In the preparation for tomorrow’s Ash Wednesday service, in some recent deaths that struck close to home, and in the remembering of dear friends and saints now departed in the faith I have found my thoughts going back again and again to dust and ashes. “Remember you are dust and to dust you shall return.” They are the words of the day come tomorrow. So perhaps I can be forgiven, if when in our church we celebrated Philip Melanchthon today my first thought was of his grave in Wittenberg. Many years ago I had the privilege of standing beside it, there before the steps of the chancel, right across the isle from the resting place of Martin Luther.
Yet strangely, remembering Philip in this way is not morbid, nor simply the product of being overwhelmed by my preparations for Ash Wednesday, Lent, and Good Friday observances. For standing before the grave of this confessor, this faithful Christian, I was (and still am) struck by the beauty and poignancy of the image. For even though we, like Philip, are dust and to dust we must return, there is more to his – and our – story. It can be summarized in the equally well known dust and ashes wording from our funeral services. “We now commit the body of our brother to the ground; earth to earth, ashes to ashes, dust to dust, in the sure and certain hope of the resurrection to eternal life through our Lord Jesus Christ.”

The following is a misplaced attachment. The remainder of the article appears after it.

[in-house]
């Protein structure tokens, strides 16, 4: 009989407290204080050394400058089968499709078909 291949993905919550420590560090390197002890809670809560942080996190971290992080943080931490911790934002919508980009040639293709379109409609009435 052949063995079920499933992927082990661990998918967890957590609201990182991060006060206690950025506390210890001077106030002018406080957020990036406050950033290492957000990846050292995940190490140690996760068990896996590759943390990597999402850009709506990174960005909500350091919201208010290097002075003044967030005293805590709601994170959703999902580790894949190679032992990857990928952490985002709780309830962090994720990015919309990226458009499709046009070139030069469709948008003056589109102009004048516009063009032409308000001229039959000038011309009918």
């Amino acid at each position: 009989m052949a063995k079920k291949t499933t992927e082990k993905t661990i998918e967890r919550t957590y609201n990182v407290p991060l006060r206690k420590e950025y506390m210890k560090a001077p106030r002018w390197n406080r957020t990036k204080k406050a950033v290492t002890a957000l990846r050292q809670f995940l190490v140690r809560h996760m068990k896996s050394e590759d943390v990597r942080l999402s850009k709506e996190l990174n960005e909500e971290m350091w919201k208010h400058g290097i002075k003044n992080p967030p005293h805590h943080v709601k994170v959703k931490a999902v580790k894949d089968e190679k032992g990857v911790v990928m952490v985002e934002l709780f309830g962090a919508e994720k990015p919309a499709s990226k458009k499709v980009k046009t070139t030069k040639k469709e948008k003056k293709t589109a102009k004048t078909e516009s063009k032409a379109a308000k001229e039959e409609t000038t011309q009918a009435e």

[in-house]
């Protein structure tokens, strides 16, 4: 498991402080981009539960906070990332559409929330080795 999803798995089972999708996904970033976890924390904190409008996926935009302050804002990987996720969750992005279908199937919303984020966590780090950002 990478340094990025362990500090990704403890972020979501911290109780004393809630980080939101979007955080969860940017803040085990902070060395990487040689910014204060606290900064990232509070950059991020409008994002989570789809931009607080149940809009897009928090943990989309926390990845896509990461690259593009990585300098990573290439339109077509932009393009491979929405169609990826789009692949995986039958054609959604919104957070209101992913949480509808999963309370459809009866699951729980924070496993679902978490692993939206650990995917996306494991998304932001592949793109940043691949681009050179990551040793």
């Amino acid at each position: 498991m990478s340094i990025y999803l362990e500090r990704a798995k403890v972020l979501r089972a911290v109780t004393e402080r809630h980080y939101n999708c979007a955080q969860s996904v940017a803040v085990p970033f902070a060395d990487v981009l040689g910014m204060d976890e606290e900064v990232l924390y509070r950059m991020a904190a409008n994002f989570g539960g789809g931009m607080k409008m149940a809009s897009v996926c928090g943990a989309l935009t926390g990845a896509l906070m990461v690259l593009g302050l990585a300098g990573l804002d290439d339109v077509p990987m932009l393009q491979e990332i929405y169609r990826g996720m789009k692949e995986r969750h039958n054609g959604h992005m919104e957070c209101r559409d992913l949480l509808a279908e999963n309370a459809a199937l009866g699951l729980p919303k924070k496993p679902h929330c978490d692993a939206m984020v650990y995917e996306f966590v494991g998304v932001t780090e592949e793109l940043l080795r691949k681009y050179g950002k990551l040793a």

It was in this resurrection faith that Philip Melanchthon lived and worked, and confessed and died. It was in this faith that he was buried in the sanctuary of his church, before the altar of his Lord. It was this faith he wrote about when he said:
On account of this promised seed [Christ] their sins were forgiven them and they would be set free from sin and from eternal death. Through this faith they were righteous, not through the fulfillment of the Law. By this faith they were raised up in all dangers and terrors. Indeed they knew that this Lord was present with them … All triumphs against our adversary, the devil, are imparted through this Son. Noah was preserved, Abraham defended, Joseph brought out of prison, the people freed from Egypt … Thus the Gospel of the apostles preaches Christ, and testifies that He is the sacrificial victim, liberator, and Saviour, and commands us to trust this leader and liberator.
As we prepare ourselves for the dust and ashes of tomorrow, and the journey of faith and repentance called lent, let us do so with this picture of Philip Melanchthon – Lutheran, Christian, Confessor, patiently awaiting the promised resurrection of all flesh. Even though his body is now little more than dust and ashes, his confession shines as brightly as ever, and his faith remains stronger than ever. For this very same preserver of Noah, defender of Abraham, and emancipator of Joseph was (and is!) the Redeemer – the sure and certain hope – of Philip Melanchthon, and all we who follow in this faith. A faith in the One who justified Philip in his life of faith … and the one who will came again to raise him, along with us all, from the ashes of death.
The Church from You, dear Master, Received the gift divine; And still that light is lifted O’er all the earth to shine. It is chart and compass That, all life’s voyage through, Mid mists and rocks and quicksands still guides, O Christ, to You. (LSB # 523:2)